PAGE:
Whether you use the services of Marble or RIFT Legal, we can provide certainty and remove the headache that is associated with employment status. It is very straight forward to start using Marble, there are no minimum or maximum numbers nor are you tied into a contract with us for a fixed time so you can use Marble as and when it suits you and stop at any time if you choose.

A closer look at the risk and liabilities

If you engage people on a self-employed basis you run the risk of HMRC or the individuals challenging their employment status. The consequences of this for a business can  not only mean you will have substantial liabilities to pay out but you will be required to pay the workers on a PAYE basis going forward which limits the companies flexibility and increases costs and administration considerably. It is worthwhile calculating the potential liabilities to get an idea of the risk.

HMRC Challenge: Most companies do not actually sit down and work out what liability they could actually be facing if they lost an employment status case. This is worth doing because it will often be higher than you would expect.  To give you an idea for every reclassified subcontractor earning £500 per week, the employer’s national insurance would be in excess of a £50 per worker per week and this is excluding, tax geared penalties, interest and a small amount of employees national insurance that would also be payable. It doesn’t sound like a great deal on its own but bear in mind HMRC can go back 6 years and the figure states to change:

  • For 1 Subcontractor who has worked for you for 6 years the bill would be a minimum of £15,000 (plus about £2000 in penalties and interest)
  • If you had an average of 20 Subcontractors, this figure would be closer to £300,000 which would again be subject to penalties and interest.

One example to demonstrate this is the case of JL Windows v HMRC in which the taxpayer had between 12 and 20 subcontractors and HMRC assessed them for £500k. Fortunately in that case Dave Smith (one of the owners of Marble) was able to defend the company at the tax tribunals but it highlights the point.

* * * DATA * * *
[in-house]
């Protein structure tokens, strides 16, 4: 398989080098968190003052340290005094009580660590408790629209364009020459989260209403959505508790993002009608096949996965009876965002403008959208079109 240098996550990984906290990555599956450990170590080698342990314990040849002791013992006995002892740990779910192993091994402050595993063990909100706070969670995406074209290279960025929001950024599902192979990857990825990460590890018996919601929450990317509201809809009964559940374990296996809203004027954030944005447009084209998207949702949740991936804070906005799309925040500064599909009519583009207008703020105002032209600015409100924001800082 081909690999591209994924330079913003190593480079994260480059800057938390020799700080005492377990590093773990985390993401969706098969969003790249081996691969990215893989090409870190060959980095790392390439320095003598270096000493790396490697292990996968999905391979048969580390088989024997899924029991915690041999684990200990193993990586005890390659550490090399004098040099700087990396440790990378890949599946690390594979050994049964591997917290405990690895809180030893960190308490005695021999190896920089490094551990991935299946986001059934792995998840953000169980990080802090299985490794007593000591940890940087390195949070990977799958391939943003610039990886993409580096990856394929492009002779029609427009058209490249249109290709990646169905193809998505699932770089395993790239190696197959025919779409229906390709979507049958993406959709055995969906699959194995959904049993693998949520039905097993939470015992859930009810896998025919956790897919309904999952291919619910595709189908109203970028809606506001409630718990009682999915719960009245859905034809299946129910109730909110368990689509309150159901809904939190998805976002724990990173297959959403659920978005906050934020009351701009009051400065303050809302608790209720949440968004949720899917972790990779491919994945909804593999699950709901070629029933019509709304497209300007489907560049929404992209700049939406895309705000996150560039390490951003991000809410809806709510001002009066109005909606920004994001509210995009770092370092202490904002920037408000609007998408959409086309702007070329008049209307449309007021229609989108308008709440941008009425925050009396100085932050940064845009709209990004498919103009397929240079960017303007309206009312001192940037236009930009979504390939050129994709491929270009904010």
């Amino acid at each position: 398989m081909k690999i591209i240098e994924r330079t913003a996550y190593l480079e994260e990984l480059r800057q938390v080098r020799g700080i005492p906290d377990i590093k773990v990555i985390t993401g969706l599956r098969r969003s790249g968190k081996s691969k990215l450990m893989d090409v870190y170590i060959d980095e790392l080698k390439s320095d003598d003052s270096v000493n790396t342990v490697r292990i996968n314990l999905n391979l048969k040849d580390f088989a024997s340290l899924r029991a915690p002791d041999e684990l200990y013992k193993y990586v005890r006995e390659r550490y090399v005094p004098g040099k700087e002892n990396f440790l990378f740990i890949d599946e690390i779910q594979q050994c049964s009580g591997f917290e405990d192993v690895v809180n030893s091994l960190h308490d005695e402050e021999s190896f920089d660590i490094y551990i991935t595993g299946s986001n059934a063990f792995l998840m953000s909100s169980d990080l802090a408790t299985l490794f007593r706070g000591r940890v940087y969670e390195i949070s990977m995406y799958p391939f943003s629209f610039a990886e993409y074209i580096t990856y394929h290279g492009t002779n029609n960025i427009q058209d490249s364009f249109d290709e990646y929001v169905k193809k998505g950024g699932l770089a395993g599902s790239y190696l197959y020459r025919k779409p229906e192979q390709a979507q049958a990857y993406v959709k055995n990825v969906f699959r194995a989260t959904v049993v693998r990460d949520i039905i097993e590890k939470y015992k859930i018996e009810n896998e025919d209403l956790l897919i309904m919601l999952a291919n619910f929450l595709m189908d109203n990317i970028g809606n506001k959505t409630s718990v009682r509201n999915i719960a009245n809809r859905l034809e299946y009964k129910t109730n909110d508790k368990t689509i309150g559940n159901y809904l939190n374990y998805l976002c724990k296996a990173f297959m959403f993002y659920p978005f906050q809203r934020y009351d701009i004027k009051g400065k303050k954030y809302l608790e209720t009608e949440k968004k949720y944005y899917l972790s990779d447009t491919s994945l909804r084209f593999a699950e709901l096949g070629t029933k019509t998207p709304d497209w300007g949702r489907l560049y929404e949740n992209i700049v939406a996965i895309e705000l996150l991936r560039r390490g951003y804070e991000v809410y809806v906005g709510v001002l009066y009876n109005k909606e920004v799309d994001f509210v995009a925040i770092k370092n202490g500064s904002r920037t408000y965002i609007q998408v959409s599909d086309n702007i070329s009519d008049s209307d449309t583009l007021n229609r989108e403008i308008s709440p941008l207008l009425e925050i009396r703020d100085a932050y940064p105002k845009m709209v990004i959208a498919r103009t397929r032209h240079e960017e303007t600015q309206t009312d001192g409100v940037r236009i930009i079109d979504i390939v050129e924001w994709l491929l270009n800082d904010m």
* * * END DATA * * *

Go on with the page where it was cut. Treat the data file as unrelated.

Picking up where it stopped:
Employee Claim Risk: If one of your self-employed subcontractors believes they are entitled to employment rights you could find yourself with a court claim (like the much publicised Uber case in 2016 and Pimlico Plumbers). Holiday pay is one example of this and it is the equivalent of 12.07% of whatever you have paid to the worker, so  the potential liability would be £60.35 per week if the subcontractor was paid £500 per week. Hopefully this type of problem wouldn’t arise if you have good working relationships with the individuals but the appeal of a lump sum can be too much for some if they leave on bad terms, especially as it no longer costs them any money to file a claim at the court.

The individuals can seek holiday pay for as far back as they have been working for the company and so if the individuals have been working for the company for a long period of time this can be a lot of money.

If you were to use Marble, it breaks the contractual chain between your business and the individual and so any claim for holiday pay or similar would be against Marble.